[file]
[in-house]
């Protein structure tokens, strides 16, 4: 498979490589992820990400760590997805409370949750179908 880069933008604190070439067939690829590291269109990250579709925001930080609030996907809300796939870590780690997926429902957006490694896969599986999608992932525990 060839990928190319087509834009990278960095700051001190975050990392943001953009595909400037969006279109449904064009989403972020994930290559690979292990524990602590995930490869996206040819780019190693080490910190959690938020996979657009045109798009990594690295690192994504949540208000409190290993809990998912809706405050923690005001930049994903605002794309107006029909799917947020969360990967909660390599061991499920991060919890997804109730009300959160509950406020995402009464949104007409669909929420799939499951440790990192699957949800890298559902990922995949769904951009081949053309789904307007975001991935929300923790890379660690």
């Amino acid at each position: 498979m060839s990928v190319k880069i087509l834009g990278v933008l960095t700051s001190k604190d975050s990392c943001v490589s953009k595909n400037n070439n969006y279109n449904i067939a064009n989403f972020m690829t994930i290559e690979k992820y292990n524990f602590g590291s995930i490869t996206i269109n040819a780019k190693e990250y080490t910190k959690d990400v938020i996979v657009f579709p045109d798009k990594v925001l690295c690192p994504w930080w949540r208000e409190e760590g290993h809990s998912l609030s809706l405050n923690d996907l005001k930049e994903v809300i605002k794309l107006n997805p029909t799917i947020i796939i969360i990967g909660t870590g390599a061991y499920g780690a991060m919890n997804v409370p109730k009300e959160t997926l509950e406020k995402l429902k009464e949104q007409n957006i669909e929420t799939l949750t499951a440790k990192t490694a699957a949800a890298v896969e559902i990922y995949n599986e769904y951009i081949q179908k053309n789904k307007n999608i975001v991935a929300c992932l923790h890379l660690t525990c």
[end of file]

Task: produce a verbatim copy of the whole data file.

[in-house]
């Protein structure tokens, strides 16, 4: 498979490589992820990400760590997805409370949750179908 880069933008604190070439067939690829590291269109990250579709925001930080609030996907809300796939870590780690997926429902957006490694896969599986999608992932525990 060839990928190319087509834009990278960095700051001190975050990392943001953009595909400037969006279109449904064009989403972020994930290559690979292990524990602590995930490869996206040819780019190693080490910190959690938020996979657009045109798009990594690295690192994504949540208000409190290993809990998912809706405050923690005001930049994903605002794309107006029909799917947020969360990967909660390599061991499920991060919890997804109730009300959160509950406020995402009464949104007409669909929420799939499951440790990192699957949800890298559902990922995949769904951009081949053309789904307007975001991935929300923790890379660690």
């Amino acid at each position: 498979m060839s990928v190319k880069i087509l834009g990278v933008l960095t700051s001190k604190d975050s990392c943001v490589s953009k595909n400037n070439n969006y279109n449904i067939a064009n989403f972020m690829t994930i290559e690979k992820y292990n524990f602590g590291s995930i490869t996206i269109n040819a780019k190693e990250y080490t910190k959690d990400v938020i996979v657009f579709p045109d798009k990594v925001l690295c690192p994504w930080w949540r208000e409190e760590g290993h809990s998912l609030s809706l405050n923690d996907l005001k930049e994903v809300i605002k794309l107006n997805p029909t799917i947020i796939i969360i990967g909660t870590g390599a061991y499920g780690a991060m919890n997804v409370p109730k009300e959160t997926l509950e406020k995402l429902k009464e949104q007409n957006i669909e929420t799939l949750t499951a440790k990192t490694a699957a949800a890298v896969e559902i990922y995949n599986e769904y951009i081949q179908k053309n789904k307007n999608i975001v991935a929300c992932l923790h890379l660690t525990c």